You are here

Outstanding MSN Grad Improving Community through Practice

UL Online -- Wed, 12/18/2019 - 1:57pm

Vaping — electronic cigarette use — has become a public health concern for its health impacts in adults and its appeal to young people.

Tina Billberry applied her perspective as a registered nurse and mother along with her drive as a graduate student to research the issue and develop interventions, including a video now being used across some Central Louisiana high schools.

“It’s a matter of trying to know more and share information with other people and with kids so maybe — maybe — there can be less harm,” Billberry says.

More than that, Billberry’s project demonstrated her commitment to creating meaningful impacts in her community and going above and beyond in her academics.

Tina Billberry, Master of Science in Nursing graduate, UL Lafayette Outstanding Master's GraduateThis is how she maintained a 4.0 in the Master of Science in Nursing program and what set her apart to be the University of Louisiana at Lafayette Outstanding Master’s Graduate for Fall 2019.

“It helped me to focus on a project if I could tie it to something in my practice, or my personal life,” she says. “I could research and write more effectively.”

Billberry began developing her quality improvement skills by attaining her bachelor of science online through UL Lafayette’s online RN to BSN program in 2015.

“I wanted some career growth, but I only had an associate’s, so in order to grow I was going to have to go back to school to have some of the opportunities I wanted to have,” she says.

When Billberry was ready to pursue her Master of Science in Nursing, she initially chose another online program, but quickly realized it lacked the support she was looking for. Reflecting on her experience at UL Lafayette, Billberry knew she wanted to return.

“I went back to UL Lafayette for the support they provide through their instructors,” she says. “It’s a much warmer environment; they’re much more approachable. They’re willing to help you where I didn’t find that in the other program.”

Billberry says she wanted to earn her MSN degree to focus on and improve patient care. That passion has been evident in much of her work.

In 2015, Billberry was instrumental in creating the “Patient Pillow” Project at Rapides Regional Medical Center to provide breast cancer patients with small pillows to protect chemotherapy port sites from seat belts.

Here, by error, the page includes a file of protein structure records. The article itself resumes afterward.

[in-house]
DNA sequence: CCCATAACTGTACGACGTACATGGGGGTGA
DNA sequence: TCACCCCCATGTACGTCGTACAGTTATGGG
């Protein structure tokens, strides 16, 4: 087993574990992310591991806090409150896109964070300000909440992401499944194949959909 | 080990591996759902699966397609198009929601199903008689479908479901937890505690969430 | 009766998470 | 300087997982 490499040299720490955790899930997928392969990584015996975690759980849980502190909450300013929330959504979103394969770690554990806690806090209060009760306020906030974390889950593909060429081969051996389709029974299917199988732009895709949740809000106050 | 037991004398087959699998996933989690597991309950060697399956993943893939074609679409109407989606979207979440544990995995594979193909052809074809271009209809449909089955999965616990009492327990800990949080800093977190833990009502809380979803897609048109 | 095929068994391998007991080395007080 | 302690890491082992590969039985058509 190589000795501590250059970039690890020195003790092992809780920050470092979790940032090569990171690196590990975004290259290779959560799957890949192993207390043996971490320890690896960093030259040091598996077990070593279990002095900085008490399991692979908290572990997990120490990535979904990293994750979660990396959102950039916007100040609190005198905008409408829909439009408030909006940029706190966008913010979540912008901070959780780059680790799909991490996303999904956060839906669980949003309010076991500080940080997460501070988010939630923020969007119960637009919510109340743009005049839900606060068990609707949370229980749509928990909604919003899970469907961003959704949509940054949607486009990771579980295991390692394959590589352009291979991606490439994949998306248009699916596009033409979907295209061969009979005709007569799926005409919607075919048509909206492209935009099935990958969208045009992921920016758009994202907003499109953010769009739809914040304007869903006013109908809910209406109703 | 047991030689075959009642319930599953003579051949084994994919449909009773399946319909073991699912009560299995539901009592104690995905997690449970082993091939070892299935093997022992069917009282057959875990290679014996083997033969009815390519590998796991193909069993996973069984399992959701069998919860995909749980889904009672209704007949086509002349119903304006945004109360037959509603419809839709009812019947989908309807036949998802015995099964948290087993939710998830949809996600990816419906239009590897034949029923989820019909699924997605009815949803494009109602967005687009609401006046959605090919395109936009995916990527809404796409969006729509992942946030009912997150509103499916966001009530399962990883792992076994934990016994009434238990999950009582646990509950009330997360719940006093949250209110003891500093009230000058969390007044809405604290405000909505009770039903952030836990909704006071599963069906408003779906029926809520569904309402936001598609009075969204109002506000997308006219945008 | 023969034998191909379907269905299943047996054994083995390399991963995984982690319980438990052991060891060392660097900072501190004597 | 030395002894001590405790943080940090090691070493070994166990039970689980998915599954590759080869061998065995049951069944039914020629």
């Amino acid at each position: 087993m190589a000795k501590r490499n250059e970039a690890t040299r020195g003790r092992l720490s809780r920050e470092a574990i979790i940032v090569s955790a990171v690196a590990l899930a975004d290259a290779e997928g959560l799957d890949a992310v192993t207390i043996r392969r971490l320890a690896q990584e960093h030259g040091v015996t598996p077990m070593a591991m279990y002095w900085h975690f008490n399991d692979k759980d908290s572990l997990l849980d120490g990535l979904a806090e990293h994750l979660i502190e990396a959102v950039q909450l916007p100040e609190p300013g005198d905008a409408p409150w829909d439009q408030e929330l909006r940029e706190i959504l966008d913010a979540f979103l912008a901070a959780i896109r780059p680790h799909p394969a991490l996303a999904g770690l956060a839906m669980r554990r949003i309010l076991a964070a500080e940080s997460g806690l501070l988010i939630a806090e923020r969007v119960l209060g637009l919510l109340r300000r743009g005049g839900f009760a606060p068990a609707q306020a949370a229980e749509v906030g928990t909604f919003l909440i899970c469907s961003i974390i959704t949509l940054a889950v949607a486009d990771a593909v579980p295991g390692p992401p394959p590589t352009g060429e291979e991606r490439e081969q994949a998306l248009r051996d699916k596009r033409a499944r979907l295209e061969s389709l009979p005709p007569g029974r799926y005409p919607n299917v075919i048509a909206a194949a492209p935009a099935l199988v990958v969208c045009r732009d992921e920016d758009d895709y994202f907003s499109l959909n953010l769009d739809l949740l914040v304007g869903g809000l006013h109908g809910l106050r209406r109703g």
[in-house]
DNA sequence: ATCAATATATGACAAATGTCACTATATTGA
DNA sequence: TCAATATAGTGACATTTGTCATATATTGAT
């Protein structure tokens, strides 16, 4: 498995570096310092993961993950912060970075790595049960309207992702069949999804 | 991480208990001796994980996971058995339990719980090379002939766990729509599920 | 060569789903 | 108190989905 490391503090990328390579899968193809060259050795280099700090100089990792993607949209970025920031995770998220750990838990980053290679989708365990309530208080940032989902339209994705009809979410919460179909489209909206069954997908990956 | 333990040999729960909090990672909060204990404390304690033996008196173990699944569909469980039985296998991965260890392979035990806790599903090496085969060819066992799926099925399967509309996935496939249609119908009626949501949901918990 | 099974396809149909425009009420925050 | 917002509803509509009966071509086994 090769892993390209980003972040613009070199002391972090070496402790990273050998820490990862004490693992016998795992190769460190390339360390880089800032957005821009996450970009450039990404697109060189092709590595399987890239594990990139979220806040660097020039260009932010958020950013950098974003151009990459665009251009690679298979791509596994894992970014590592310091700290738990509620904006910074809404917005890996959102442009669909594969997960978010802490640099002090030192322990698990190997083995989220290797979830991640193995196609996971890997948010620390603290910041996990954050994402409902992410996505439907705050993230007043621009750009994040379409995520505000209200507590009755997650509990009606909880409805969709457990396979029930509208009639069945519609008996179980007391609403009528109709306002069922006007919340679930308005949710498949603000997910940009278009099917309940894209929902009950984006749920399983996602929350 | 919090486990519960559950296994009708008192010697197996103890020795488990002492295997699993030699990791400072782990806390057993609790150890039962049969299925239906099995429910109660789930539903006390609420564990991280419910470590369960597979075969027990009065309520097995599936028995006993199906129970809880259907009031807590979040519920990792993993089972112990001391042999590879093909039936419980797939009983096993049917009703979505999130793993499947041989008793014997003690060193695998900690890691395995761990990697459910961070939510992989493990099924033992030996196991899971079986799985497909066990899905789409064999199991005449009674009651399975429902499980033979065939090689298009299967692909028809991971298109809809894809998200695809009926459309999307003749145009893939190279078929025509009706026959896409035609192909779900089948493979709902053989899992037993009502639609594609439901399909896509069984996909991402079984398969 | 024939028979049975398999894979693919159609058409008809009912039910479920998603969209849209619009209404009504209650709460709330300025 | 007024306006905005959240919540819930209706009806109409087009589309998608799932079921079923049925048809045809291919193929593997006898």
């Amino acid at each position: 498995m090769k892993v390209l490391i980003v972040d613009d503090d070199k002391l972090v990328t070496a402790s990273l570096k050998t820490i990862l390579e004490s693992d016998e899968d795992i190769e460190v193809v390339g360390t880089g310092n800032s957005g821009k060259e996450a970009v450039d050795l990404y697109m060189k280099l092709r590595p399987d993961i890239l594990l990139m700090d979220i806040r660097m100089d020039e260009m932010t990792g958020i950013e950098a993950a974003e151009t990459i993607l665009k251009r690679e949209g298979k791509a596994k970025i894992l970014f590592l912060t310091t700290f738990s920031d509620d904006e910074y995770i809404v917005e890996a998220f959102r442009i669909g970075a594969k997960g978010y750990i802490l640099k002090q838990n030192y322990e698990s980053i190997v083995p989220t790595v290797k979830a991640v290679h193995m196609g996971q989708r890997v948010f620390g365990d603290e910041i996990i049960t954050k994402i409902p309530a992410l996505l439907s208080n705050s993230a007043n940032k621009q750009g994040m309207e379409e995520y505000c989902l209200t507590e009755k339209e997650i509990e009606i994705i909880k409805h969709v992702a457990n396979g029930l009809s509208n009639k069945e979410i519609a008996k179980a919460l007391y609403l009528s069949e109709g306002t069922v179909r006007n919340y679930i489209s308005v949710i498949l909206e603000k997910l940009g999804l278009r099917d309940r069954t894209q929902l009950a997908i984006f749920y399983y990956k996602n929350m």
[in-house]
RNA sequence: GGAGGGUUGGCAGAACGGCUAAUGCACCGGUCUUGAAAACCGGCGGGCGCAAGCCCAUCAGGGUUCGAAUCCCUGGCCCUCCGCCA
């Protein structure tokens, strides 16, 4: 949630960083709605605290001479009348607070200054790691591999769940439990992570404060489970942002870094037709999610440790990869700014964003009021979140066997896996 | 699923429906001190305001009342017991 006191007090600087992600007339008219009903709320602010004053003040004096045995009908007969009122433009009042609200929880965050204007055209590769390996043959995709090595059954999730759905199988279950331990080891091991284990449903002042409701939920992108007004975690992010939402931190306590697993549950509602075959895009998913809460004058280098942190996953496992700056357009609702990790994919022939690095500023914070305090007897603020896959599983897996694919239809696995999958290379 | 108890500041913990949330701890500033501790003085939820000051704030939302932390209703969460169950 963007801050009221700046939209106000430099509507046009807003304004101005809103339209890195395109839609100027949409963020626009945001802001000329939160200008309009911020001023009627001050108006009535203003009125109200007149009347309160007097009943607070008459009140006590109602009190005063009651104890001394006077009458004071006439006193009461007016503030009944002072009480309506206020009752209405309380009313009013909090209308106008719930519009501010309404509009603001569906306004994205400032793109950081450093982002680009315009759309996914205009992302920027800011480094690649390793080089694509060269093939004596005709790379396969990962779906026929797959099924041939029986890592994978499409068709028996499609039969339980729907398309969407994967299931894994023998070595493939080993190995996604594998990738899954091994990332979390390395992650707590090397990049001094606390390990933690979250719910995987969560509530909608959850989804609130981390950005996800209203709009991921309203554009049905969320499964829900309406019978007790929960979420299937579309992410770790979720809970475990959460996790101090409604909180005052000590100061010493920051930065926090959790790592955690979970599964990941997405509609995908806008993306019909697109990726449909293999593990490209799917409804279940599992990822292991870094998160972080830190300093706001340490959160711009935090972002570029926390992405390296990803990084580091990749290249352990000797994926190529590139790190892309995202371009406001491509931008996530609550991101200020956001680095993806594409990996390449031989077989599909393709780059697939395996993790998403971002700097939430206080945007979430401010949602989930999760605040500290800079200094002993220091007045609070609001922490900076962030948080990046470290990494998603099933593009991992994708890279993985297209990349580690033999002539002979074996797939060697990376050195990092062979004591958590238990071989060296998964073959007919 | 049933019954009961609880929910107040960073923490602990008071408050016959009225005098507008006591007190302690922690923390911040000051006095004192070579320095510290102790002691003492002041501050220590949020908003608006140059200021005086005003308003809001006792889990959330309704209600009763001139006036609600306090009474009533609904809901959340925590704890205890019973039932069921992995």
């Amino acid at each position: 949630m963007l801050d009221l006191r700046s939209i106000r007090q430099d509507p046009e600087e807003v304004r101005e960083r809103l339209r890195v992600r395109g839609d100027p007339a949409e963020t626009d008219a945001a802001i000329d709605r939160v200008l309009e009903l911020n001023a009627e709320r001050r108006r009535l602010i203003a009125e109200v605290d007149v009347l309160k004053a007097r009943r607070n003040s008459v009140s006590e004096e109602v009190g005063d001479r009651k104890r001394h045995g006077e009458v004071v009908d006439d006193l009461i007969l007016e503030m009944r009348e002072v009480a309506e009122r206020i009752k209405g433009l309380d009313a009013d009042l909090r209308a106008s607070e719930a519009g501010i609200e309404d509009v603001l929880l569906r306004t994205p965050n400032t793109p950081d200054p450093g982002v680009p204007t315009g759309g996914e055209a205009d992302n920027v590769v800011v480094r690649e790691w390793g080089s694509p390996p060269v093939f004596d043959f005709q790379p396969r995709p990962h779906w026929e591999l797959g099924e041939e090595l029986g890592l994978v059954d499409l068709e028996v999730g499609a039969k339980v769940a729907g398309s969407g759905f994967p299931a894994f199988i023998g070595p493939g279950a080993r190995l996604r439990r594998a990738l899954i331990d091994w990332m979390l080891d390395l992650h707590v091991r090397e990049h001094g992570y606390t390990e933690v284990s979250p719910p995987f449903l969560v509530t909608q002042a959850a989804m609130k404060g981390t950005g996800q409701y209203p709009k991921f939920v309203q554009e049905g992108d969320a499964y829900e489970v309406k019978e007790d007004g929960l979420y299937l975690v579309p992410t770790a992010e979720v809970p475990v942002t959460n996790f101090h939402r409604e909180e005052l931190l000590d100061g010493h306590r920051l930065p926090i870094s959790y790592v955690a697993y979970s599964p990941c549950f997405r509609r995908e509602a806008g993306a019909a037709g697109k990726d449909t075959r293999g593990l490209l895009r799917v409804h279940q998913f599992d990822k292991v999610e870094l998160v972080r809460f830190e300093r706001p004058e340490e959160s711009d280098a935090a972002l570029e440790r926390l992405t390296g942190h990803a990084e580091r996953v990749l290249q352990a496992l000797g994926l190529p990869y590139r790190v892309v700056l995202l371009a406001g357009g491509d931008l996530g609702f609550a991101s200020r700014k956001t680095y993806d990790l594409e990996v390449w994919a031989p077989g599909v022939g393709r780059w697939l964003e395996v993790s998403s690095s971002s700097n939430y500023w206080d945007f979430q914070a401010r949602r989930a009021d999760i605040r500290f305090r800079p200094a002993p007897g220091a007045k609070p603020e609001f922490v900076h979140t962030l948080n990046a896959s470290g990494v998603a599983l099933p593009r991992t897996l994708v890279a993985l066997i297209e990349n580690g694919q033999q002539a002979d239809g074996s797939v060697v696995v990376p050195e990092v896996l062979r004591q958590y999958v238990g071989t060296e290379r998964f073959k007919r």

“I was the first oncology navigator at our hospital and one of the things you’re doing is letting people know you’re there and finding things you can share with your patients to give them comfort,” Billberry says.

She had found similar programs providing the protective cushions to patients but couldn’t find a way to buy the pillows. So she reached out to the community.

“They responded overwhelmingly with pillows of all shapes and sizes and colors. I think from the patient perspective, you’re giving (patients) something, but you’re giving them something someone else put the time in to make for them,” she says. “That’s comforting.”

Billberry has completed additional projects with direct impacts on her patients — Timely Care and Satisfaction in Navigated and Non-Navigated Adult Breast Cancer Patients, and Low Dose Lung Computer Tomography: The Impact of Reimbursement Availability on Lung Cancer Screening Rates.

Time management has been critical in allowing Billberry the ability to excel in her coursework while maintaining a full-time, then part-time, work schedule and marking family milestones with her three children, ages 17, 23, and 24.

“Through the course of my bachelor’s and MSN, we’ve graduated, we’ve married, we’ve done all sorts of things,” she says.Tina Billberry, Outstanding Master's Graduate, with her family.

Billberry starts her semester by inputting all of her assignments and due dates, along with her personal schedule, into an Excel calendar.

“Once you’ve got it plotted out, you can focus on what’s in front of you. It lets me prioritize my time a little better so I’m not overburdened,” she says. “It’s a matter of prioritizing, looking forward, and not waiting until the last minute.”

Billberry’s hard work has paid off for her patients, her practice, and her family — especially her children. 

“It gives them a picture that if they want something, they can do it. It’s going to take work, but they can,” she says. “If they decide to go back and do something later that changes things up a little bit, they can do that.”

If you’re looking for a change, advance your practice through UL Lafayette’s nationally-ranked Master of Science in Nursing online program. Request more information today.